That reminds me. I was so fucking sure the 'other army' were going to be more apes, after they met Bad Ape and got an idea there were more I was shocked they didn't do that as a typical POTA twist. Even when they were all wearing masks and looking at Caesar I was sure that's what would have happened.
 
This series has come a long way. I really liked that it felt old fashioned in a way, especially a first half that felt like a western. The prison break second half wasn't as good, the human side of things didn't make sense and the ending was a bit convenient, we could have spent a bit more time there and sped up things a bit in the middle.

Not sure where they will take this now. It isn't really the same planet of the apes as the original series, having the astronaut turn up now might not make that much sense, unless they do a massive time skip.
 
Am I the only one that thought that at the end one of the soldiers of the attacking army was going to take off their mask and they would all turn out to be apes from somewhere else that commandeered an army base and learned how to use modern weaponry?
 
Am I the only one that thought that at the end one of the soldiers of the attacking army was going to take off their mask and they would all turn out to be apes from somewhere else that commandeered an army base and learned how to use modern weaponry?
I didn't really think that. This series has been stuck to a kind of realism, so I didn't really expect a huge number of apes coming down from the north. I mean, rise was set in our world and most apes species are in zoos or are endangered. For the time span on the movies, having the humans dying off and self destructing was the right move. But I dont feel like there can be that many apes, at least not in North America.
 
I didn't really think that. This series has been stuck to a kind of realism, so I didn't really expect a huge number of apes coming down from the north. I mean, rise was set in our world and most apes species are in zoos or are endangered. For the time span on the movies, having the humans dying off and self destructing was the right move. But I dont feel like there can be that many apes, at least not in North America.
Ya, not saying it made sense but it just felt odd that they really didn't show their faces at all.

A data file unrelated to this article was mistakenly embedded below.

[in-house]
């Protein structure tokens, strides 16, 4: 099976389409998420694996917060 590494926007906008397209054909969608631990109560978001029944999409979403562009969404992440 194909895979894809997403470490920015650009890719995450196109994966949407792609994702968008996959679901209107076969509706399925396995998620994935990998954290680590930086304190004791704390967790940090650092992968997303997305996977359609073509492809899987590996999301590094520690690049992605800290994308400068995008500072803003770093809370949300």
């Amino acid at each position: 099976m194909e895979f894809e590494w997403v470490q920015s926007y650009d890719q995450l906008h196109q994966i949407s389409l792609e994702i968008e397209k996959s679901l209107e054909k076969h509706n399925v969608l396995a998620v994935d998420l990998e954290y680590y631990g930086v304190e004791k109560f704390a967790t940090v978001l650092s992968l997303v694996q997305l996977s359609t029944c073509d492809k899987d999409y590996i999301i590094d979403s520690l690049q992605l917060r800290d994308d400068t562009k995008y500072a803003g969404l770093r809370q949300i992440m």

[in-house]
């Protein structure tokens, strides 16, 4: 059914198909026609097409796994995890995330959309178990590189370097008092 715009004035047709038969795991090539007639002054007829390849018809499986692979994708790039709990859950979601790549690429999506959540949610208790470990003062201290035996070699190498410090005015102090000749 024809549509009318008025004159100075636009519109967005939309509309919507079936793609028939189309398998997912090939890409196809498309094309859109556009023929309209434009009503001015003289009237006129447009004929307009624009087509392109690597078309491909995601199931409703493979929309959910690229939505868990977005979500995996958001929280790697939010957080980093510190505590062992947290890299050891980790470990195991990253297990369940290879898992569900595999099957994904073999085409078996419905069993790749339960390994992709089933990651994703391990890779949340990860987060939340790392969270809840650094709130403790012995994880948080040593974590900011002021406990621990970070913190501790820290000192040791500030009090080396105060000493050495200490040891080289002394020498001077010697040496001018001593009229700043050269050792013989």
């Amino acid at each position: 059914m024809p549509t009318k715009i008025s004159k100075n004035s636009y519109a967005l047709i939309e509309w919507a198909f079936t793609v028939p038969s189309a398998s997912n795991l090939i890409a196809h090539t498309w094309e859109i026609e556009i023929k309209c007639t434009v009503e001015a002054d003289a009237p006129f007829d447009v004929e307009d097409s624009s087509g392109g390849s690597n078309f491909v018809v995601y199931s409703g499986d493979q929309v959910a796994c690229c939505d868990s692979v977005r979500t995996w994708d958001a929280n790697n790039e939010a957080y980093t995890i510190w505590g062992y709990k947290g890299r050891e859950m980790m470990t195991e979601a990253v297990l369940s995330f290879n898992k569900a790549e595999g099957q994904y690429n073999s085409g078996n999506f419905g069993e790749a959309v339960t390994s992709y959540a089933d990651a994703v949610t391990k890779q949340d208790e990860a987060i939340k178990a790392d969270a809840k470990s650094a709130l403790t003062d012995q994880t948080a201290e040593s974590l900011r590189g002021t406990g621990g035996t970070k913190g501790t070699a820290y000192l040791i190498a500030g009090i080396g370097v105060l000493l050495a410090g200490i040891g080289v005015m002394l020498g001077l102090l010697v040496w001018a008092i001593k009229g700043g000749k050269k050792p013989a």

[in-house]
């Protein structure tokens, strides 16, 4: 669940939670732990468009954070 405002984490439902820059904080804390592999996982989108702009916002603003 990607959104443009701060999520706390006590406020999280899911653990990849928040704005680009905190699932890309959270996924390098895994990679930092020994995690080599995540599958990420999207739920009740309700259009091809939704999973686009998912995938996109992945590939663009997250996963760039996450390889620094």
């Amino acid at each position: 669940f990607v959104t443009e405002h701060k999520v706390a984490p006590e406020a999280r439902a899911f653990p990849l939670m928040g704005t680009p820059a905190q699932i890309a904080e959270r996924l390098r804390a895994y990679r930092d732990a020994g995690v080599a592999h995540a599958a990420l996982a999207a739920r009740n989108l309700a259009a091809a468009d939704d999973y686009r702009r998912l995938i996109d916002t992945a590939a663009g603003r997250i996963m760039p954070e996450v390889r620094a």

Am I the only one that thought that at the end one of the soldiers of the attacking army was going to take off their mask and they would all turn out to be apes from somewhere else that commandeered an army base and learned how to use modern weaponry?
Three posts above you, yes.

I get that the series largely stuck to realism but they could have still pulled off a massive twist like this in the final chapter. Not too bothered it wasn't the case though.
 
That reminds me. I was so fucking sure the 'other army' were going to be more apes, after they met Bad Ape and got an idea there were more I was shocked they didn't do that as a typical POTA twist. Even when they were all wearing masks and looking at Caesar I was sure that's what would have happened.
Oh man. That would have been great.
 
That reminds me. I was so fucking sure the 'other army' were going to be more apes, after they met Bad Ape and got an idea there were more I was shocked they didn't do that as a typical POTA twist. Even when they were all wearing masks and looking at Caesar I was sure that's what would have happened.
I just saw the movie and came here to post exactly this. It was even properly foreshadowed like you say. Damn, I can't think of any downsides, it would have been an awesome ending.
 
Three posts above you, yes.

I get that the series largely stuck to realism but they could have still pulled off a massive twist like this in the final chapter. Not too bothered it wasn't the case though.
Don't know how I missed the post. Glad Im not the only one. I was so sure it was going to happen too, almost like they wanted you to believe it was going to happen and it would have been predictable if it did so the swerve is that it stayed real.
 
Enjoyed it a fair bit, I think I like Dawn more out of the three.

Really thought crossbow guy would turn, or that the attacking army would be apes or a mix of apes and humans.
 
Saw this last night. Really liked Rise, loved Dawn, and loved War even more than that.

Standout aspects for me have to be the cinematography and Serkis' performance as Caesar. While the ending left me sad and emotional (as did other scenes), it felt like a good cap to Caesar's story.

I'm curious to see which way they go with a fourth movie should it happen (remake of the '68 movie, or something else).

Amazing movie. Might be my favorite of the year so far along with Logan (maybe until I see Baby Driver and Dunkirk).